Wildfire report author says heat dome highlights need for new plans in wildfire fight
One of the authors of a report examining what went wrong during British Columbia's extraordinary wildfire season in 2017 says this year's unprecedented heat dome demands new ways of approaching extreme weather events.
George Abbott, co-author of “Addressing the New Normal: 21st Century Disaster Management in British Columbia,” said the current fire season shows more extensive efforts are needed than have been used in the past.
“I just think there's a new element of complexity in the challenge that was not there even three years ago when we did our report,” Abbott said in an interview.
Heat scorched much of B.C. in late June, setting a Canadian record of 49.6 C in the village of Lytton the day before fire destroyed much of the community. The so-called heat dome and a lack of rain launched the fire season weeks earlier than normal.
Abbott, a former B.C. Liberal cabinet minister, co-chaired the independent review with Skawahlook First Nation Chief Maureen Chapman, who could not be reached for comment.
They made 108 recommendations, ranging from using prescribed burns for prevention to closing the spending gap between wildfire response and mitigation efforts of planning, preparedness and prevention.
As of July 6, the B.C. government says it has implemented 99 of the recommendations, although it did not respond directly to a question about which recommendations remain outstanding.
The BC Wildfire Service was overwhelmed on July 7, 2017, when a massive lightning storm sparked 160 simultaneous wildfires across the Cariboo region. More than 1.2 million hectares were burned that season and about 65,000 people were displaced by fire, while another 2,500 were forced from their homes by flooding from the spring runoff.
“The fires were of a magnitude the BC Wildfire Service simply couldn't cope with,” Abbott said.
The review found there was untapped potential to partner on the ground with First Nations communities in particular, as well as ranchers, logging contractors, local firefighters and other community resources.
Criticism from local Indigenous leaders about the 2021 response suggests some of the same problems remain.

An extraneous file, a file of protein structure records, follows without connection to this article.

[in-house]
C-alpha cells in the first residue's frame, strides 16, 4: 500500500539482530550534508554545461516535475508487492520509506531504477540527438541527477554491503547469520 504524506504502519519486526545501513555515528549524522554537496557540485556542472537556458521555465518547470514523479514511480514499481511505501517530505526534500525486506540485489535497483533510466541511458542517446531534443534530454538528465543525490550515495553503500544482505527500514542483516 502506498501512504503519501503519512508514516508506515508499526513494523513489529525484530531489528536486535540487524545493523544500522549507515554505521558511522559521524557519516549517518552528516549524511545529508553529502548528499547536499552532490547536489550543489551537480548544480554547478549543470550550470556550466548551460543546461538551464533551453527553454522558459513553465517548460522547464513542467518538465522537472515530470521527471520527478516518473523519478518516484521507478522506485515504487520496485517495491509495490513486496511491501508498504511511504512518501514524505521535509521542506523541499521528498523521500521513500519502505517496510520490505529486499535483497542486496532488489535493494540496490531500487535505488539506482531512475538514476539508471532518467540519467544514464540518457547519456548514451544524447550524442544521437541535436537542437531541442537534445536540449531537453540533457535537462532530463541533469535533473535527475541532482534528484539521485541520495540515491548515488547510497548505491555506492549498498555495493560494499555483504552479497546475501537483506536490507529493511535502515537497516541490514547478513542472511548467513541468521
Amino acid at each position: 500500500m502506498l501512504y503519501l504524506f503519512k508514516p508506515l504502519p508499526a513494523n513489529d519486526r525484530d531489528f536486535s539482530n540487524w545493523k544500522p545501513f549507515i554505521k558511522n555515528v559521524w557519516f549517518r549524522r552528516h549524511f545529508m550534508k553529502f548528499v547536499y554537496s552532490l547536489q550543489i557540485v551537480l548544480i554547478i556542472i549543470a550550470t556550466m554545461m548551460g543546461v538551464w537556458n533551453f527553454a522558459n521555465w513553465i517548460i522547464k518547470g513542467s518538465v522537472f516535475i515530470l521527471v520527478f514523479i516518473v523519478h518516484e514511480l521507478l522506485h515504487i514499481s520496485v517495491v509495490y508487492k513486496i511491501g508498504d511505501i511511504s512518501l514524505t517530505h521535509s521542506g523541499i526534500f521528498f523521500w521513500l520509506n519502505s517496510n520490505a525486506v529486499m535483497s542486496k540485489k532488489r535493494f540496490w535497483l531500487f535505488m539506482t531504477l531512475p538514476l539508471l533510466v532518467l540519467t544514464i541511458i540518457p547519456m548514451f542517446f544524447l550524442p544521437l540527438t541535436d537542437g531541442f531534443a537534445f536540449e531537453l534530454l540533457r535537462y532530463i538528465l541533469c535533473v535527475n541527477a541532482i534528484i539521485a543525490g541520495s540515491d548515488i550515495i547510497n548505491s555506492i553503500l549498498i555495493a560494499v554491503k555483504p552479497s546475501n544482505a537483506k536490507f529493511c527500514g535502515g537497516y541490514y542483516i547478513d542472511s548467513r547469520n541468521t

Chief Matt Pasco of the Nlaka'pamux Nation Tribal Council described the communication from the government during the fast-moving fire in Lytton on June 30 as “abysmal.”
Pasco, who operates a ranch north of Lytton near Ashcroft, said the first contact he received from the government came 12 hours after evacuations began, and it was regarding his cattle, not affected community members.
“They had processes in places for our cattle but none for Nlaka'pamux people,” Pasco said in an interview days after the fire.
Abbott said he believes the government still has work to do improving partnerships, particularly with First Nations, although he noted progress was likely stymied by the COVID-19 pandemic.
The Forests Ministry and BC Wildfire Service say in a joint statement that they are making progress on Abbott and Chapman's recommendations, as well as those from subsequent reviews, with a focus on preparedness, prevention, mitigation and response.
Among the steps forward, they say the government has invested $129.5 million in the Community Resiliency Investment Program, trained 147 Indigenous firefighters and introduced a Wildfire App to better communicate with the public.
The First Nations Emergency Services Society has been working on an inventory of existing First Nations crews and to identify others interested in establishing crews, while the wildfire service has updated its procurement and contracting processes to identified resources before emergencies happen, the statement says.
Updated predictive services also meant that on Tuesday, the wildfire service was able to provide wind and weather warnings that assisted local authorities in putting evacuation orders in place, it says.
“We recognize that in a changing climate, we need to do more to prevent, prepare for, respond to and recover from emergency events like wildfires and floods,” the statement says.
By Friday, more than 3,600 square kilometres of land had been charred and evacuation orders covered more than 5,000 properties, while another 17,500 were on alert.